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Commercial Impact of Reputation

Corporate reputation matters—in good times and in bad. Looking back at the last nine years (the period since Reputation Institute’s first public release with Forbes), it is very clear that being one of the most reputable companies creates disproportionate financial value.

What a Company Stands for Matters More than What It Produces

Written by Rob Jekielek and John Patterson

Corporate reputation matters—in good times and in bad. Looking back at the last nine years (the period since Reputation Institute’s first public release with Forbes), it is very clear that being one of the most reputable companies creates disproportionate financial value. Not only did the most reputable companies maintain their advantage during the financial crisis (in 2014, up 240 percent versus 130 percent for the S&P 500; see figure 1), but they continue to widen the gap as the economy improves.

Figure 1: Financial Performance of Most Reputable Companies in America versus S&P 500 (2006-2014)


How can that be? Isn’t corporate reputation “squishy”? A “nice to have”? Not at all. Fundamentally, investing in corporate reputation (that is, how people think and feel about the company behind the products and services they buy) is about reducing transaction costs. When you think about it that way, the impact of a reputation premium—or discount—should become clearer and more intuitive. Companies that people don’t trust and respect need to spend more time, money, and effort on everything they do, from gaining access to new businesses and markets and fighting or reacting to regulation, to acquiring and retaining both customers (with bigger discounts and more promotions) and top talent (with higher salaries and bigger benefit packages).

When we talk to executives at leading companies, we hear the exact same thing. In our latest annual Reputation Leaders Study (the 2014 edition included perspectives from CEOs, CMOs, and CCOs at 272 of the largest and most influential companies in the world) the biggest impact points they see are around differentiation and the war for talent (see Figure 2). Not surprisingly, collaboration with policy makers, improving crisis management, reducing regulatory risk, and new market entry are also towards the top of the list.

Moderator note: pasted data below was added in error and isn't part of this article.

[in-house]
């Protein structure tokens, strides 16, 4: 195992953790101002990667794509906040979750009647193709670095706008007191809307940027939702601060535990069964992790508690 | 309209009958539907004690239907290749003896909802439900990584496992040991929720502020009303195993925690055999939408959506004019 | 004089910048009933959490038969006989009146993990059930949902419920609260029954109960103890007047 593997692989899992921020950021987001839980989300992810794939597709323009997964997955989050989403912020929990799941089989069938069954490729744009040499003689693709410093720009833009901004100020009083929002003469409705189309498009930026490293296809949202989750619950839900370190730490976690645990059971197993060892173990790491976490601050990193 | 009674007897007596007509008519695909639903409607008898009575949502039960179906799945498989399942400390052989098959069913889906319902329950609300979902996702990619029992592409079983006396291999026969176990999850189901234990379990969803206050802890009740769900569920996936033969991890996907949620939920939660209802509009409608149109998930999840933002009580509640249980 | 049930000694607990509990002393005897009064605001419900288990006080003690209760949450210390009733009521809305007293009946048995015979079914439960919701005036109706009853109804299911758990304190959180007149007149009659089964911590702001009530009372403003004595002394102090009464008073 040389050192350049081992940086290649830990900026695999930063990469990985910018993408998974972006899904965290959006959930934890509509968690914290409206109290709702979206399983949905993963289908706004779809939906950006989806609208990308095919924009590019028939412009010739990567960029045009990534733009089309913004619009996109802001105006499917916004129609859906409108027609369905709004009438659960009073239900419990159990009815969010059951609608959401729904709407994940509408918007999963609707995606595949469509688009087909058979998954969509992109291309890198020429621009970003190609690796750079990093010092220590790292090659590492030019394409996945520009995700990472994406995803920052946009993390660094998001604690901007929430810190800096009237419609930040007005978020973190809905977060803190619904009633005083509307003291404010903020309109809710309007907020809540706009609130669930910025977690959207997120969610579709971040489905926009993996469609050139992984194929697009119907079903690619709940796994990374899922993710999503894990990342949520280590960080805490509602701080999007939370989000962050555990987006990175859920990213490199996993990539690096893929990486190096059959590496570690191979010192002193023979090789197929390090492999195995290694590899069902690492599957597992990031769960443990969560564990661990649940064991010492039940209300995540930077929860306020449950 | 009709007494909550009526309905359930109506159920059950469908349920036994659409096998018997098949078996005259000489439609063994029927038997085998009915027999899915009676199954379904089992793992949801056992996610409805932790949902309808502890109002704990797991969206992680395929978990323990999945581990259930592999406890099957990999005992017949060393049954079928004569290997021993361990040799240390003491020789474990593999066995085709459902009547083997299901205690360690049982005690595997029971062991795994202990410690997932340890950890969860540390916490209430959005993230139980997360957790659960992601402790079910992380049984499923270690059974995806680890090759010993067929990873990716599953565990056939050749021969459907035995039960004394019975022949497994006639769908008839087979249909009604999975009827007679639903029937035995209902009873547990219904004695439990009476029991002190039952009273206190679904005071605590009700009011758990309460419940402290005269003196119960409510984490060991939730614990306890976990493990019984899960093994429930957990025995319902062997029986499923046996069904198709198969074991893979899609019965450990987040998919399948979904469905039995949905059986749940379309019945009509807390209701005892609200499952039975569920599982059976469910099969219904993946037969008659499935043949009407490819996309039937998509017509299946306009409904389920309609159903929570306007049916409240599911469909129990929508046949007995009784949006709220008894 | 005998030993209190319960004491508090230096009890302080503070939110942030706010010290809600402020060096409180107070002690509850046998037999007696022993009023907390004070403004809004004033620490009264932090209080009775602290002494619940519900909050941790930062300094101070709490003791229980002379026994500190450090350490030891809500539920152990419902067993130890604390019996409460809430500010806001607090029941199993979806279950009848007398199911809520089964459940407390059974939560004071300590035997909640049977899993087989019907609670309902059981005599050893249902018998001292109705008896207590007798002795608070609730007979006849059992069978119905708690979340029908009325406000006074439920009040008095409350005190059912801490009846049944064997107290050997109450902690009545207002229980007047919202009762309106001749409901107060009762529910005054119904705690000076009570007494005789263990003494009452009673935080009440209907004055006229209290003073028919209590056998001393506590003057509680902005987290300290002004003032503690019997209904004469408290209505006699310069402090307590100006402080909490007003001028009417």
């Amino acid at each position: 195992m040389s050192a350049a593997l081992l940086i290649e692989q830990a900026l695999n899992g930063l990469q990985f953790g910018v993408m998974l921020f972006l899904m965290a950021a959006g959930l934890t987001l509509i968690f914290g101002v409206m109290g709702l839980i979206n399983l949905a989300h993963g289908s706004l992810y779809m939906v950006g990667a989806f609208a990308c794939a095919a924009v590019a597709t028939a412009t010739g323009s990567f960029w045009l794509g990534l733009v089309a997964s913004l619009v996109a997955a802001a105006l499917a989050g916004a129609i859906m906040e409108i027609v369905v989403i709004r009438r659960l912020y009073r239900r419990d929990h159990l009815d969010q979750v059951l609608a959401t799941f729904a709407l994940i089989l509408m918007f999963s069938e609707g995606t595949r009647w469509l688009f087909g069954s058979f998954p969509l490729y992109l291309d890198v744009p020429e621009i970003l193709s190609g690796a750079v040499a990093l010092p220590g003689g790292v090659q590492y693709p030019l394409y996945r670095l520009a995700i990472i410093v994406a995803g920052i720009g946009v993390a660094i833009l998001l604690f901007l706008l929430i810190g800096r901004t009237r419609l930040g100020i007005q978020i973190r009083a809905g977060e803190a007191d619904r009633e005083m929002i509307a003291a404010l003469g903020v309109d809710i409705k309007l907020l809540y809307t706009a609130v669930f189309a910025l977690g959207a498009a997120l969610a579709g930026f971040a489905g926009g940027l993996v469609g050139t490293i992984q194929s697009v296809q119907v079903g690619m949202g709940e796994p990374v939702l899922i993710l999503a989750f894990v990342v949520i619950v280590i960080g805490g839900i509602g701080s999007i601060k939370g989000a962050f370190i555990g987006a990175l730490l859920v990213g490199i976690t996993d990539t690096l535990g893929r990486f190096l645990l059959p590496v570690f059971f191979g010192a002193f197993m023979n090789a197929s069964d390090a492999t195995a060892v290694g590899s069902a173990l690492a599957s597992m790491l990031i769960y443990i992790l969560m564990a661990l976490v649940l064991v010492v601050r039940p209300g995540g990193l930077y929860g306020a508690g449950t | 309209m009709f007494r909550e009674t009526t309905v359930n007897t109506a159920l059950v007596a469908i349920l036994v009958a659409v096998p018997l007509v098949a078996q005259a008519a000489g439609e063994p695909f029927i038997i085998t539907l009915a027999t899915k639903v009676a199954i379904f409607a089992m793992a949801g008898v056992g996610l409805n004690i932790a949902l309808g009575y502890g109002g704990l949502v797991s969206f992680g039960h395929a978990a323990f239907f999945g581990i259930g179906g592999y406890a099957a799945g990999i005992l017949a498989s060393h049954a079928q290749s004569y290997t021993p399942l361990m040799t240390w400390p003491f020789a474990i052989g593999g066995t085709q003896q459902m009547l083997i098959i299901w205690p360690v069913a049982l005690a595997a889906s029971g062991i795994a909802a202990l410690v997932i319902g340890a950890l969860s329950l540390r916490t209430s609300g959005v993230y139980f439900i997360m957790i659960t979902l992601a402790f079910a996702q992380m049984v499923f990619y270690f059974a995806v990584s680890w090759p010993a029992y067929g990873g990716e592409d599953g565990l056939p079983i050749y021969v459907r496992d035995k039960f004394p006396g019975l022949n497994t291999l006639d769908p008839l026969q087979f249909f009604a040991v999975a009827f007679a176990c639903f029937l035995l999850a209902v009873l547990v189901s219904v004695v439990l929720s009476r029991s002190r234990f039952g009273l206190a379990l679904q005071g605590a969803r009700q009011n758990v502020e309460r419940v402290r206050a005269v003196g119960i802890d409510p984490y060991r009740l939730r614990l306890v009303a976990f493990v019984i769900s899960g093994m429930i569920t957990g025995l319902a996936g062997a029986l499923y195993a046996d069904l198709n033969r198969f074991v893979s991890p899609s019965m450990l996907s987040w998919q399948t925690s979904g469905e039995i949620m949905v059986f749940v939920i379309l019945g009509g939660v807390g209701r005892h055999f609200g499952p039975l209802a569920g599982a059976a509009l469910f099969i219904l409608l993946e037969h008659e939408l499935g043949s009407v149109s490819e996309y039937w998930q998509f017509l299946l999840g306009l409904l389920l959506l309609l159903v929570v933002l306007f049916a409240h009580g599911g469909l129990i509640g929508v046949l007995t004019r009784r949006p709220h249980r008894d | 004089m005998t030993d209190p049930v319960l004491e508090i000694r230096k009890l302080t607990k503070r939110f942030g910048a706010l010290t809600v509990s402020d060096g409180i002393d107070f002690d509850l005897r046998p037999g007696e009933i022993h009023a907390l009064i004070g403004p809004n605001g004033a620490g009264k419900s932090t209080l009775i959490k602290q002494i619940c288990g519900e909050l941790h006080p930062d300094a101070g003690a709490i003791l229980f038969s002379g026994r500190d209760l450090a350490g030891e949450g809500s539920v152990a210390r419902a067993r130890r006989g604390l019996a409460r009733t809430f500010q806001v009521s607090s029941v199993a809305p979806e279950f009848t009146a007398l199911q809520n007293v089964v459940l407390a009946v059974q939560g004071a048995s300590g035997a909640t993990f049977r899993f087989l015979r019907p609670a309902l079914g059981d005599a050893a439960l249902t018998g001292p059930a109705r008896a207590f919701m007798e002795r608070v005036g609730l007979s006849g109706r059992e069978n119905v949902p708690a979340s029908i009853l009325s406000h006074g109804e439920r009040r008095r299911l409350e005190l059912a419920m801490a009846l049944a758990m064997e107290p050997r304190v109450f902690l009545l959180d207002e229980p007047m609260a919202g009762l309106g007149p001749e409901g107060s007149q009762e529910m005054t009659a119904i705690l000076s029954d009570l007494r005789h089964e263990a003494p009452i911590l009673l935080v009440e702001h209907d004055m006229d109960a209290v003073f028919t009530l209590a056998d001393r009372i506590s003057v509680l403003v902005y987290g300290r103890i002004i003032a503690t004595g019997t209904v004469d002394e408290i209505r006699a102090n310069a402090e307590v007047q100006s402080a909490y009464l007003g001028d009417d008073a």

Figure 2: Top ways executives believe corporate reputation impacts their business


If all of that is true, what exactly do we mean when we say “reputation”? And what can companies do about it? First and foremost, let’s try to eliminate the jargon—just say “no” to brand versus reputation. Each of those terms can mean very different things at different organizations, with very different implications. Instead, let’s replace them with two more naturally occurring sets of perceptions that anyone can wrap his or her head around: 1) what people think and feel about your products and/or services; and 2) what people think and feel about the company behind those products and/or services (around what it’s like to work there, how ethical and transparent its behavior is, its impact on society, its leadership, and its financial performance).

With that backdrop, it is no wonder that what your company stands for has become even more important than what it produces. When reviewing the results from our most recent annual study with Forbes, what Americans think and feel about a company is about one and a half times more important to driving support (see figure 3). The difference in the numbers becomes even more staggering if you consider how important each is versus the level of investment most companies put behind each (often ~90 percent versus 10 percent—in the opposite direction).

Figure 3: 2014 US Drivers of Expected Consumer Support


Customers and employees remain primary priorities in building compelling cross-stakeholder positioning. With core Ethisphere issues such as Business Ethics, Compliance, Anti-Corruption, and Sustainability now becoming increasingly relevant across stakeholders, there are many more of them whose perspectives and influences must be addressed to build truly differentiated corporate positioning.

If what your company stands for matters most, how do you use that to create business value?

Success, unfortunately, is not as easy as a new corporate logo or campaign. It takes effort and discipline, but is very achievable. Our advisory work, spanning over the last two decades, has identified four core competencies required for creating business value. They are: Business Rationale, Strategy & Intelligence, Management & Accountability, and Integration. Together they form a prescriptive management framework for identifying priorities, benchmarking best practices, and tracking performance.

Here’s a bit of context on each of the four core competencies, as well as, based on our 2014 Reputation Leader Study, how well established each competency is (see figure 4 for summary):